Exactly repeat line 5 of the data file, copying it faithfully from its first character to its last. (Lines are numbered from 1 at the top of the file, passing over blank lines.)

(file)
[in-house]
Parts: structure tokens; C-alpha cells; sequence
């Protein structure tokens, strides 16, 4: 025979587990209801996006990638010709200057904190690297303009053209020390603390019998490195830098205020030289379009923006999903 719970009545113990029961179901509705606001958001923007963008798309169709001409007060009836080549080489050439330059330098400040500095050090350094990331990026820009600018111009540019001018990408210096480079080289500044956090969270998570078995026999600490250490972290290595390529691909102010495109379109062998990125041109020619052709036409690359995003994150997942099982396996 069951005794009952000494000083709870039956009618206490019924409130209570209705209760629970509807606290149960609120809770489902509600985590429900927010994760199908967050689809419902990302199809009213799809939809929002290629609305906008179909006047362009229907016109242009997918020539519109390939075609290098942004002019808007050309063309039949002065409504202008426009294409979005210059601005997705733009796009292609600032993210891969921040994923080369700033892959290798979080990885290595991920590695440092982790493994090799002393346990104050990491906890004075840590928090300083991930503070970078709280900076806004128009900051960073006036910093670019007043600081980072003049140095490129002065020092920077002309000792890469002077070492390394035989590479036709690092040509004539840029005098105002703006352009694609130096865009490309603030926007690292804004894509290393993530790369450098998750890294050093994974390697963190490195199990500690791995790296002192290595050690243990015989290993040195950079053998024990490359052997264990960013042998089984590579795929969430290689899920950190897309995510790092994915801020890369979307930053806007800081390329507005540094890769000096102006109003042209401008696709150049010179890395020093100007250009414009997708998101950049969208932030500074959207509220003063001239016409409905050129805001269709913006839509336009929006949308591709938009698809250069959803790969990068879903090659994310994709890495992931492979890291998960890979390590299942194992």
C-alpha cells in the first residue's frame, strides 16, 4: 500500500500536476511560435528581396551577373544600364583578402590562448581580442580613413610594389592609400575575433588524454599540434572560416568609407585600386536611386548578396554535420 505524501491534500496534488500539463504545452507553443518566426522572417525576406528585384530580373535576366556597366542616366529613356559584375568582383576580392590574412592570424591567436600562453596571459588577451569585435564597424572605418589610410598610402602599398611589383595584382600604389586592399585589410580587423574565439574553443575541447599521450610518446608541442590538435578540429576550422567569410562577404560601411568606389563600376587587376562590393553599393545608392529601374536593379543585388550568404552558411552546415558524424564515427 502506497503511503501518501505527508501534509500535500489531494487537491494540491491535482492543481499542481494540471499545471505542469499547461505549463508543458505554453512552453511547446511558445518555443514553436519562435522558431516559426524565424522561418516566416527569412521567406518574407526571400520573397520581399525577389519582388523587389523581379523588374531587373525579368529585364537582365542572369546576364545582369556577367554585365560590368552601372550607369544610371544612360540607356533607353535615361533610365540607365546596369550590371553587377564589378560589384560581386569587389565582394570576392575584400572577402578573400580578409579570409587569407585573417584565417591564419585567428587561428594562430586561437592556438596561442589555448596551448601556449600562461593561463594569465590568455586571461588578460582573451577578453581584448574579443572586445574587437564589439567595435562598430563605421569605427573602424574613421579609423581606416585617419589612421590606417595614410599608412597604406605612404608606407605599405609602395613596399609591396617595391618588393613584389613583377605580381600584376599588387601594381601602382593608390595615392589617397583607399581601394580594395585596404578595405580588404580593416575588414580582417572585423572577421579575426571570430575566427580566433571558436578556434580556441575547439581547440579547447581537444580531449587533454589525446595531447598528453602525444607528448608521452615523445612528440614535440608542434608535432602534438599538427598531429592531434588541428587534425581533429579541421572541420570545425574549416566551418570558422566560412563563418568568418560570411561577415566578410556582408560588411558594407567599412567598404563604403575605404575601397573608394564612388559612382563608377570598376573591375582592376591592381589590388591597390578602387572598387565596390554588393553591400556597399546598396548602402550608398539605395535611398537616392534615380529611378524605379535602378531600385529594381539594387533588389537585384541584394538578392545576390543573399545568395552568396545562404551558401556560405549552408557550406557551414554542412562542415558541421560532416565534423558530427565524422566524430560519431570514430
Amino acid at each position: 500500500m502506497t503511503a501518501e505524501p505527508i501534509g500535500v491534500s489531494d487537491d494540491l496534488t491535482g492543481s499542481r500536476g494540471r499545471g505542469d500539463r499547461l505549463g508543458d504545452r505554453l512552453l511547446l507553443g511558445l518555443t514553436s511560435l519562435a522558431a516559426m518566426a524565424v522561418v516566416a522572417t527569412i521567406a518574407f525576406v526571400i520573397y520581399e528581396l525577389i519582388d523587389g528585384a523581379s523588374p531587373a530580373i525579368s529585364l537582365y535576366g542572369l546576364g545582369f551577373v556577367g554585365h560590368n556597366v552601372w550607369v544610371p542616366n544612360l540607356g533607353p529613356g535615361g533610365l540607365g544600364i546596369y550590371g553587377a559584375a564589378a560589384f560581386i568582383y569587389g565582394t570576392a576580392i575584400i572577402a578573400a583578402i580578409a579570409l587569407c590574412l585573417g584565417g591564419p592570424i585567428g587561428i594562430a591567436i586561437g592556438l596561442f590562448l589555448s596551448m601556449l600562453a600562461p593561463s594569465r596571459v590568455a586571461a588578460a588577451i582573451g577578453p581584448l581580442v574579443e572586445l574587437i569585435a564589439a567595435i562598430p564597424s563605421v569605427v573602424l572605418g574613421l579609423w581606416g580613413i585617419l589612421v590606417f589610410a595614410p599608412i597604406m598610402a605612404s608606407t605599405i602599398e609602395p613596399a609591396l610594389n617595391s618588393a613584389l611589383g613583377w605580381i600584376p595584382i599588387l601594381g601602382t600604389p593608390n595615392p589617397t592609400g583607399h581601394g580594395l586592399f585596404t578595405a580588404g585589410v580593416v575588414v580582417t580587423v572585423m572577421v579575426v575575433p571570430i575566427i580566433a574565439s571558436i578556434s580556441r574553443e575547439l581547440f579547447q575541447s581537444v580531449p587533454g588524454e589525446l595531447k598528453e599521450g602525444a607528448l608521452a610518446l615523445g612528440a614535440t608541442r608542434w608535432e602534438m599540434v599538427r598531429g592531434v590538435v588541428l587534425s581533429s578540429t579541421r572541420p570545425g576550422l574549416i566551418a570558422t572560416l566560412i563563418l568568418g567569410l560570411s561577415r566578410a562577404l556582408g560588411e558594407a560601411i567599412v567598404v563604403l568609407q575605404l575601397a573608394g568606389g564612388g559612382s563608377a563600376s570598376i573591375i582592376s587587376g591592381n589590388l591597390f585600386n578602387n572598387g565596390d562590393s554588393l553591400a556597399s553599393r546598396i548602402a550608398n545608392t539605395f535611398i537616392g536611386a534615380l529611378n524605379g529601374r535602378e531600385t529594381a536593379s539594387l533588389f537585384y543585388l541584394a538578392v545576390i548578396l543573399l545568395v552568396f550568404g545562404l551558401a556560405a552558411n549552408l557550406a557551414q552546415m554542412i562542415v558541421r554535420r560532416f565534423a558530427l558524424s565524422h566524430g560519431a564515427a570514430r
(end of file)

Amino acid at each position: 500500500m502506497t503511503a501518501e505524501p505527508i501534509g500535500v491534500s489531494d487537491d494540491l496534488t491535482g492543481s499542481r500536476g494540471r499545471g505542469d500539463r499547461l505549463g508543458d504545452r505554453l512552453l511547446l507553443g511558445l518555443t514553436s511560435l519562435a522558431a516559426m518566426a524565424v522561418v516566416a522572417t527569412i521567406a518574407f525576406v526571400i520573397y520581399e528581396l525577389i519582388d523587389g528585384a523581379s523588374p531587373a530580373i525579368s529585364l537582365y535576366g542572369l546576364g545582369f551577373v556577367g554585365h560590368n556597366v552601372w550607369v544610371p542616366n544612360l540607356g533607353p529613356g535615361g533610365l540607365g544600364i546596369y550590371g553587377a559584375a564589378a560589384f560581386i568582383y569587389g565582394t570576392a576580392i575584400i572577402a578573400a583578402i580578409a579570409l587569407c590574412l585573417g584565417g591564419p592570424i585567428g587561428i594562430a591567436i586561437g592556438l596561442f590562448l589555448s596551448m601556449l600562453a600562461p593561463s594569465r596571459v590568455a586571461a588578460a588577451i582573451g577578453p581584448l581580442v574579443e572586445l574587437i569585435a564589439a567595435i562598430p564597424s563605421v569605427v573602424l572605418g574613421l579609423w581606416g580613413i585617419l589612421v590606417f589610410a595614410p599608412i597604406m598610402a605612404s608606407t605599405i602599398e609602395p613596399a609591396l610594389n617595391s618588393a613584389l611589383g613583377w605580381i600584376p595584382i599588387l601594381g601602382t600604389p593608390n595615392p589617397t592609400g583607399h581601394g580594395l586592399f585596404t578595405a580588404g585589410v580593416v575588414v580582417t580587423v572585423m572577421v579575426v575575433p571570430i575566427i580566433a574565439s571558436i578556434s580556441r574553443e575547439l581547440f579547447q575541447s581537444v580531449p587533454g588524454e589525446l595531447k598528453e599521450g602525444a607528448l608521452a610518446l615523445g612528440a614535440t608541442r608542434w608535432e602534438m599540434v599538427r598531429g592531434v590538435v588541428l587534425s581533429s578540429t579541421r572541420p570545425g576550422l574549416i566551418a570558422t572560416l566560412i563563418l568568418g567569410l560570411s561577415r566578410a562577404l556582408g560588411e558594407a560601411i567599412v567598404v563604403l568609407q575605404l575601397a573608394g568606389g564612388g559612382s563608377a563600376s570598376i573591375i582592376s587587376g591592381n589590388l591597390f585600386n578602387n572598387g565596390d562590393s554588393l553591400a556597399s553599393r546598396i548602402a550608398n545608392t539605395f535611398i537616392g536611386a534615380l529611378n524605379g529601374r535602378e531600385t529594381a536593379s539594387l533588389f537585384y543585388l541584394a538578392v545576390i548578396l543573399l545568395v552568396f550568404g545562404l551558401a556560405a552558411n549552408l557550406a557551414q552546415m554542412i562542415v558541421r554535420r560532416f565534423a558530427l558524424s565524422h566524430g560519431a564515427a570514430r